Contemporary age

When we talk about the origins of contemporary cuisine, we all think of France and generally of the Nouvelle Cuisine of the 60s of the XNUMXth century. We rarely understand that this culinary movement would not be possible without a complete renovation, a radical change of conception, which took place in the XNUMXth century and in the early XNUMXth century. But even when we do, there is a name that comes to mind above any other: Auguste Escoffier, the creator of a new way of understanding the culinary as a business, of managing the restaurant and hundreds of recipes that today are considered French classics and international haute cuisine.
It is true that Escoffier had the immense luck of being able to combine his unquestionable genius for the kitchen with the advances of his time, especially in terms of conservation and transportation of raw materials, which allowed him to work on land that had previously been unthinkable. But it is no less true that all those achievements supported by the advances of his time cannot be understood without the precedent, much less known but at least as transcendental, of Antonin Careme, undoubtedly the key figure in the passage of the kitchen of the ancient contemporary regime.
Furthermore, Careme is such a hopelessly French character that he could even go through a caricature in which topics are mixed with characters from novels by Victor Hugo. Perhaps the veneration for his figure in the neighboring country comes from there.
As I was saying, everything in Careme's life is more typical of a nineteenth-century drama than what may seem real to us: born in a humble neighborhood on the banks of the Seine and in the midst of between 15 and 25 brothers (depending on the sources), his father, a longshoreman, took him to eat at a tavern when he was ten years old. And right there, after explaining how hard life is and the family's troubles, he left him. In a short time he was already working as a marmiton (I suppose we could translate it as a click) in the La Fricasee du Lapin tavern and before the age of 16 he was already famous in Paris for his skills, to such an extent that at that age he was hired by Chez Bailly France's best-known pastry chef. In his workshop he specialized in confectionery and, especially, in the service of large banquets and, after going through some other business, at the age of 21 he owned his own pastry shop, located on Rue de la Paix.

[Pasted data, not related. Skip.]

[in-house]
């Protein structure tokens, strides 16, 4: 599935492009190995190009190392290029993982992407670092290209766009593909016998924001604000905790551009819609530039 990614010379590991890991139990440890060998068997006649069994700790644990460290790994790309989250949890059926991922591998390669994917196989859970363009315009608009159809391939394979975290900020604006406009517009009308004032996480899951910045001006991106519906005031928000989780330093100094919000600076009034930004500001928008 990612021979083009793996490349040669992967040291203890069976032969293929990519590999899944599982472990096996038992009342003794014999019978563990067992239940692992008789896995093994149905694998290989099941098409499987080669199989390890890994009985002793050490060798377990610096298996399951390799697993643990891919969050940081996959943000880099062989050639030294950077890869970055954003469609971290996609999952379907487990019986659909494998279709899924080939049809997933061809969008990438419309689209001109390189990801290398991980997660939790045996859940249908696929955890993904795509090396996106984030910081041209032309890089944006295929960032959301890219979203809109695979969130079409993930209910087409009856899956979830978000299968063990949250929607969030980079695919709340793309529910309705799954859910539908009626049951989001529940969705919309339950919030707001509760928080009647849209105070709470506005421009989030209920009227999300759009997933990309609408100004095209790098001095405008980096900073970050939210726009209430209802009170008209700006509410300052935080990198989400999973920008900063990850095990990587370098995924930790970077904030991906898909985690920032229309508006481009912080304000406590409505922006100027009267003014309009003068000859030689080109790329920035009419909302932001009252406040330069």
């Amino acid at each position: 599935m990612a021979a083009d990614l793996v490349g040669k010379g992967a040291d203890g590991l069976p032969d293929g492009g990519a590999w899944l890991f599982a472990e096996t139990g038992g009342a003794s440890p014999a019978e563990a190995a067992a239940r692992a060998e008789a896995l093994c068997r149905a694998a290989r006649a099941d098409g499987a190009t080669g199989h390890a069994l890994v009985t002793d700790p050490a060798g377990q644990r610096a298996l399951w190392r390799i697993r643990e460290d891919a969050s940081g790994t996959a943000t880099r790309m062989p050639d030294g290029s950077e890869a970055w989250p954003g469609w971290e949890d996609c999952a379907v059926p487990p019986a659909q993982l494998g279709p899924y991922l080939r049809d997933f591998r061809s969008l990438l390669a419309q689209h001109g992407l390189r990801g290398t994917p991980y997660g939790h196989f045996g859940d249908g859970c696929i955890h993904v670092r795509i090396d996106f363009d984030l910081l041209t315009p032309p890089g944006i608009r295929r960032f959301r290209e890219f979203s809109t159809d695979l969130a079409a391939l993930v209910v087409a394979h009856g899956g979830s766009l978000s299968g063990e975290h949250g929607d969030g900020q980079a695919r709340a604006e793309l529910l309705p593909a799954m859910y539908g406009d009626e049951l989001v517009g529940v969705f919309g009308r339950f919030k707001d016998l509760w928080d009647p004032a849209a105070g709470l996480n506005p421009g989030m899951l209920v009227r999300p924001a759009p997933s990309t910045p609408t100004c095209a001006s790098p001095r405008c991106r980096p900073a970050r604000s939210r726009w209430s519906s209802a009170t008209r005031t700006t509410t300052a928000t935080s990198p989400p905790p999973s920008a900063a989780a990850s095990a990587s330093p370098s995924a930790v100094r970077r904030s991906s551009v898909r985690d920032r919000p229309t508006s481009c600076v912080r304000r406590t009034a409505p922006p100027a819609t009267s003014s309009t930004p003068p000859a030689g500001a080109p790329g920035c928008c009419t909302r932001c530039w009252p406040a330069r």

Throughout the following decade, he had to polish his social skills and take advantage of opportunities to rub shoulders with the wealthy people for whom he served banquets, since the next thing that is known is that around 1805 he worked assiduously for Talleyrand -first minister and then Gran Chamberlain of Napoleon- and who in 1814 is working for Tsar Alexander I, then established in Paris.